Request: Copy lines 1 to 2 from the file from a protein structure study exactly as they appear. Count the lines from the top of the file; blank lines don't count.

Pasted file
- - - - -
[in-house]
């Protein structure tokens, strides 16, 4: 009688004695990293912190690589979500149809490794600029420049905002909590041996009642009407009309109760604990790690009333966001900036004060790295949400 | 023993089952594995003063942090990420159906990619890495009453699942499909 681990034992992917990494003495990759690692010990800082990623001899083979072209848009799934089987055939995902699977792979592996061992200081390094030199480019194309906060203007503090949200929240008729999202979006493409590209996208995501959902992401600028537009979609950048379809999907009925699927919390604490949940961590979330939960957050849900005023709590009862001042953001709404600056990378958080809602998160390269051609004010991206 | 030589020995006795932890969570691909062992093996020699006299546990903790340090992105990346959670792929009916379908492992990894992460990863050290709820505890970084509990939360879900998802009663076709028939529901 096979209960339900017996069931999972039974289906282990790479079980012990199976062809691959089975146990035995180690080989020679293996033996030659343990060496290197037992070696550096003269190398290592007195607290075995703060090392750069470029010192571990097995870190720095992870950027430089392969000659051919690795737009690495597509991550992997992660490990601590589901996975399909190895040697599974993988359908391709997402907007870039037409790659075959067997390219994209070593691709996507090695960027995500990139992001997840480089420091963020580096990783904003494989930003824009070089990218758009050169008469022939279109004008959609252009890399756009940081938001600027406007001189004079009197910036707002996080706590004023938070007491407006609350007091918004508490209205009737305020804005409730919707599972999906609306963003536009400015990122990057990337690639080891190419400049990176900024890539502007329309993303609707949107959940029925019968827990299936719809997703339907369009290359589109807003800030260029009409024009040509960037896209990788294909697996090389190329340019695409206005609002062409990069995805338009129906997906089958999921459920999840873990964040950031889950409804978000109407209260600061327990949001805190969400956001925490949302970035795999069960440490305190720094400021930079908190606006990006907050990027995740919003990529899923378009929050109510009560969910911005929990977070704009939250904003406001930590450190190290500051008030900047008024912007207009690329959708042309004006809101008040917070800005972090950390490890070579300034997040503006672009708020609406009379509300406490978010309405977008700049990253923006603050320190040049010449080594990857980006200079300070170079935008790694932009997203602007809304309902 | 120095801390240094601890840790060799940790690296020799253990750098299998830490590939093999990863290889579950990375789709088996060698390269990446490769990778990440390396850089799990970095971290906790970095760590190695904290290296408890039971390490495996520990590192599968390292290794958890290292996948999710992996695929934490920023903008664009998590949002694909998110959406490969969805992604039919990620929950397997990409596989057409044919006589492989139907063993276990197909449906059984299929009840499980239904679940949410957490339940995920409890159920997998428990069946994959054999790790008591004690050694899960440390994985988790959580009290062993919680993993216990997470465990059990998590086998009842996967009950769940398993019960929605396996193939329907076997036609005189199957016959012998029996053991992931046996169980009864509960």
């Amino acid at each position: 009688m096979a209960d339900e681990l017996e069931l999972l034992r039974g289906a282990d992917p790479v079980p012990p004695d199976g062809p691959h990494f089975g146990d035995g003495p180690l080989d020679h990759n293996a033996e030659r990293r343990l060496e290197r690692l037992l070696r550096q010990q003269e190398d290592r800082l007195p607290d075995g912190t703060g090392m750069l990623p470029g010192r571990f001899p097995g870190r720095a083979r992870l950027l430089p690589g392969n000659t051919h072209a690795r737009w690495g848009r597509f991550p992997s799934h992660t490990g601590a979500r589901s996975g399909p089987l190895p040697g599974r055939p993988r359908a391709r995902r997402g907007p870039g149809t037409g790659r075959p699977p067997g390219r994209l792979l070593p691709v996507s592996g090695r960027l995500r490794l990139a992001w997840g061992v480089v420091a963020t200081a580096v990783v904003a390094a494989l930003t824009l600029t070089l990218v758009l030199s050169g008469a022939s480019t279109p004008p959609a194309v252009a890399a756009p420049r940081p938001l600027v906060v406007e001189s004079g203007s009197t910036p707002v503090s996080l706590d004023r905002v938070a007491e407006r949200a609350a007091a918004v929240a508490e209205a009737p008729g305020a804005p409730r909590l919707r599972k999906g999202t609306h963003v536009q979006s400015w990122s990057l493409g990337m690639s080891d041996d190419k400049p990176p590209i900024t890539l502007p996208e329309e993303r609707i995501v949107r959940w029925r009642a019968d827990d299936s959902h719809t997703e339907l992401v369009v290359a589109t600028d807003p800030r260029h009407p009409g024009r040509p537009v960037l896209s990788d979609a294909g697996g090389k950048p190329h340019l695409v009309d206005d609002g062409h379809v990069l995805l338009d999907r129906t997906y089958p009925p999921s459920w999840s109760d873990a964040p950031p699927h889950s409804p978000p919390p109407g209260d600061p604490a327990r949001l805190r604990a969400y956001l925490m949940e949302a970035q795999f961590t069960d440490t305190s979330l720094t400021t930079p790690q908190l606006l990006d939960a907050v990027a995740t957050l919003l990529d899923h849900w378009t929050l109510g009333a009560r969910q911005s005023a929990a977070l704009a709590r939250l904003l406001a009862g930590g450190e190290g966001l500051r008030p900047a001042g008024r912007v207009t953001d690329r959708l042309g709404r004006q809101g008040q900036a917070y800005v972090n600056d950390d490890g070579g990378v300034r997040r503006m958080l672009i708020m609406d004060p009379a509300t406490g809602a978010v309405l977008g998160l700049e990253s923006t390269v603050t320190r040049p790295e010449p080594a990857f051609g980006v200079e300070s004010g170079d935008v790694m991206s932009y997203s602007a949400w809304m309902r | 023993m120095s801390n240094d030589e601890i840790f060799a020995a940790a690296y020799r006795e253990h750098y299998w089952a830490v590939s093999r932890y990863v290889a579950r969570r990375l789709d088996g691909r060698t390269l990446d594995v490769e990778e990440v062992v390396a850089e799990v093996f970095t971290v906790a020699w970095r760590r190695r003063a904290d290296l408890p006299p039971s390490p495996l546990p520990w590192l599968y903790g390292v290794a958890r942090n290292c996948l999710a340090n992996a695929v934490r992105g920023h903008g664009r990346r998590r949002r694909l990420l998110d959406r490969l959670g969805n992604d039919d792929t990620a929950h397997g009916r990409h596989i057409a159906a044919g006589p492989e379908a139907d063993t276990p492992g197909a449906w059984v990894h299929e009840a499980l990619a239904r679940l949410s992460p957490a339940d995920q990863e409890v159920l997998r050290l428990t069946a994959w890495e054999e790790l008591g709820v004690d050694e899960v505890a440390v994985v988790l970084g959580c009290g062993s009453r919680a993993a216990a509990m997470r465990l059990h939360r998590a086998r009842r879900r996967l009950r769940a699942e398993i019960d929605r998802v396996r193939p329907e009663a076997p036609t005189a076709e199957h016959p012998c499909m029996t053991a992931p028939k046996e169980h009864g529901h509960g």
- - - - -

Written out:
[in-house]
């Protein structure tokens, strides 16, 4: 009688004695990293912190690589979500149809490794600029420049905002909590041996009642009407009309109760604990790690009333966001900036004060790295949400 | 023993089952594995003063942090990420159906990619890495009453699942499909 681990034992992917990494003495990759690692010990800082990623001899083979072209848009799934089987055939995902699977792979592996061992200081390094030199480019194309906060203007503090949200929240008729999202979006493409590209996208995501959902992401600028537009979609950048379809999907009925699927919390604490949940961590979330939960957050849900005023709590009862001042953001709404600056990378958080809602998160390269051609004010991206 | 030589020995006795932890969570691909062992093996020699006299546990903790340090992105990346959670792929009916379908492992990894992460990863050290709820505890970084509990939360879900998802009663076709028939529901 096979209960339900017996069931999972039974289906282990790479079980012990199976062809691959089975146990035995180690080989020679293996033996030659343990060496290197037992070696550096003269190398290592007195607290075995703060090392750069470029010192571990097995870190720095992870950027430089392969000659051919690795737009690495597509991550992997992660490990601590589901996975399909190895040697599974993988359908391709997402907007870039037409790659075959067997390219994209070593691709996507090695960027995500990139992001997840480089420091963020580096990783904003494989930003824009070089990218758009050169008469022939279109004008959609252009890399756009940081938001600027406007001189004079009197910036707002996080706590004023938070007491407006609350007091918004508490209205009737305020804005409730919707599972999906609306963003536009400015990122990057990337690639080891190419400049990176900024890539502007329309993303609707949107959940029925019968827990299936719809997703339907369009290359589109807003800030260029009409024009040509960037896209990788294909697996090389190329340019695409206005609002062409990069995805338009129906997906089958999921459920999840873990964040950031889950409804978000109407209260600061327990949001805190969400956001925490949302970035795999069960440490305190720094400021930079908190606006990006907050990027995740919003990529899923378009929050109510009560969910911005929990977070704009939250904003406001930590450190190290500051008030900047008024912007207009690329959708042309004006809101008040917070800005972090950390490890070579300034997040503006672009708020609406009379509300406490978010309405977008700049990253923006603050320190040049010449080594990857980006200079300070170079935008790694932009997203602007809304309902 | 120095801390240094601890840790060799940790690296020799253990750098299998830490590939093999990863290889579950990375789709088996060698390269990446490769990778990440390396850089799990970095971290906790970095760590190695904290290296408890039971390490495996520990590192599968390292290794958890290292996948999710992996695929934490920023903008664009998590949002694909998110959406490969969805992604039919990620929950397997990409596989057409044919006589492989139907063993276990197909449906059984299929009840499980239904679940949410957490339940995920409890159920997998428990069946994959054999790790008591004690050694899960440390994985988790959580009290062993919680993993216990997470465990059990998590086998009842996967009950769940398993019960929605396996193939329907076997036609005189199957016959012998029996053991992931046996169980009864509960």